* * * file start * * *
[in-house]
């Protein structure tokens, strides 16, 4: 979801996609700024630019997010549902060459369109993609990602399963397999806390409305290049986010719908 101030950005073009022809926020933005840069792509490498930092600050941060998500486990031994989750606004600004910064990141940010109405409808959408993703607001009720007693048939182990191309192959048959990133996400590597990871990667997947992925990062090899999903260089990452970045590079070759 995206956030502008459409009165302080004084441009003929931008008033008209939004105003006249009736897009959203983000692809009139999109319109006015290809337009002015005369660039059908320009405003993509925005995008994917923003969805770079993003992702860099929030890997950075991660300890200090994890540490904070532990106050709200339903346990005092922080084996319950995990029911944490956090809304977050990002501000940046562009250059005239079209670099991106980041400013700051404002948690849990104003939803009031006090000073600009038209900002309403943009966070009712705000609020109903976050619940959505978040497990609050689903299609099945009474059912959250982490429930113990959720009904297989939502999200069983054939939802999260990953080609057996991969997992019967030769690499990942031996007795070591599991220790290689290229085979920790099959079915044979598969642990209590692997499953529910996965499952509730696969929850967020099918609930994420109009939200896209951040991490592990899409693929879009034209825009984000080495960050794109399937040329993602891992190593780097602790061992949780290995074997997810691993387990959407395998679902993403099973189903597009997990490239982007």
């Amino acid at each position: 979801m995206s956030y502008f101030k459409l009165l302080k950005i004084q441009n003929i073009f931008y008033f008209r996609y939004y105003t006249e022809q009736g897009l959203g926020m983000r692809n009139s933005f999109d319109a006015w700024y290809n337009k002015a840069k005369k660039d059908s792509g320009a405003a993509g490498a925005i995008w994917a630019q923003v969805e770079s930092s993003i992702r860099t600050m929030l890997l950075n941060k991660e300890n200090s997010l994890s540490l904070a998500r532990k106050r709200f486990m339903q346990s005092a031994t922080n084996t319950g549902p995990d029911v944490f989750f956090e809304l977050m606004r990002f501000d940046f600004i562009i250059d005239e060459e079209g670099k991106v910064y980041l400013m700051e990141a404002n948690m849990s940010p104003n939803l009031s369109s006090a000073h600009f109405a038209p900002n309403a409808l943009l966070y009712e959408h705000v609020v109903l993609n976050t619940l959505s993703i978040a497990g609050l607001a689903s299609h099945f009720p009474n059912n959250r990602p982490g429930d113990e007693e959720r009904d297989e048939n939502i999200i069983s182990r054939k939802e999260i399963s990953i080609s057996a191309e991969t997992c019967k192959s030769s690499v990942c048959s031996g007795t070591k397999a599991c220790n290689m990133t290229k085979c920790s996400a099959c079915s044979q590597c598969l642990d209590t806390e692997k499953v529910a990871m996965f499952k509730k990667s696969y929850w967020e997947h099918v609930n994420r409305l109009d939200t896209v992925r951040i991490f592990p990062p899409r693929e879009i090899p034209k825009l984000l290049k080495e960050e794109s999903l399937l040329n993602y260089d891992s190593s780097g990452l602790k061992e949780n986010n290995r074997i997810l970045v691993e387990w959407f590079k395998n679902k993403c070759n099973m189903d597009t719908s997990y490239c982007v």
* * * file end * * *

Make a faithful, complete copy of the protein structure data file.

[in-house]
């Protein structure tokens, strides 16, 4: 979801996609700024630019997010549902060459369109993609990602399963397999806390409305290049986010719908 101030950005073009022809926020933005840069792509490498930092600050941060998500486990031994989750606004600004910064990141940010109405409808959408993703607001009720007693048939182990191309192959048959990133996400590597990871990667997947992925990062090899999903260089990452970045590079070759 995206956030502008459409009165302080004084441009003929931008008033008209939004105003006249009736897009959203983000692809009139999109319109006015290809337009002015005369660039059908320009405003993509925005995008994917923003969805770079993003992702860099929030890997950075991660300890200090994890540490904070532990106050709200339903346990005092922080084996319950995990029911944490956090809304977050990002501000940046562009250059005239079209670099991106980041400013700051404002948690849990104003939803009031006090000073600009038209900002309403943009966070009712705000609020109903976050619940959505978040497990609050689903299609099945009474059912959250982490429930113990959720009904297989939502999200069983054939939802999260990953080609057996991969997992019967030769690499990942031996007795070591599991220790290689290229085979920790099959079915044979598969642990209590692997499953529910996965499952509730696969929850967020099918609930994420109009939200896209951040991490592990899409693929879009034209825009984000080495960050794109399937040329993602891992190593780097602790061992949780290995074997997810691993387990959407395998679902993403099973189903597009997990490239982007």
């Amino acid at each position: 979801m995206s956030y502008f101030k459409l009165l302080k950005i004084q441009n003929i073009f931008y008033f008209r996609y939004y105003t006249e022809q009736g897009l959203g926020m983000r692809n009139s933005f999109d319109a006015w700024y290809n337009k002015a840069k005369k660039d059908s792509g320009a405003a993509g490498a925005i995008w994917a630019q923003v969805e770079s930092s993003i992702r860099t600050m929030l890997l950075n941060k991660e300890n200090s997010l994890s540490l904070a998500r532990k106050r709200f486990m339903q346990s005092a031994t922080n084996t319950g549902p995990d029911v944490f989750f956090e809304l977050m606004r990002f501000d940046f600004i562009i250059d005239e060459e079209g670099k991106v910064y980041l400013m700051e990141a404002n948690m849990s940010p104003n939803l009031s369109s006090a000073h600009f109405a038209p900002n309403a409808l943009l966070y009712e959408h705000v609020v109903l993609n976050t619940l959505s993703i978040a497990g609050l607001a689903s299609h099945f009720p009474n059912n959250r990602p982490g429930d113990e007693e959720r009904d297989e048939n939502i999200i069983s182990r054939k939802e999260i399963s990953i080609s057996a191309e991969t997992c019967k192959s030769s690499v990942c048959s031996g007795t070591k397999a599991c220790n290689m990133t290229k085979c920790s996400a099959c079915s044979q590597c598969l642990d209590t806390e692997k499953v529910a990871m996965f499952k509730k990667s696969y929850w967020e997947h099918v609930n994420r409305l109009d939200t896209v992925r951040i991490f592990p990062p899409r693929e879009i090899p034209k825009l984000l290049k080495e960050e794109s999903l399937l040329n993602y260089d891992s190593s780097g990452l602790k061992e949780n986010n290995r074997i997810l970045v691993e387990w959407f590079k395998n679902k993403c070759n099973m189903d597009t719908s997990y490239c982007v």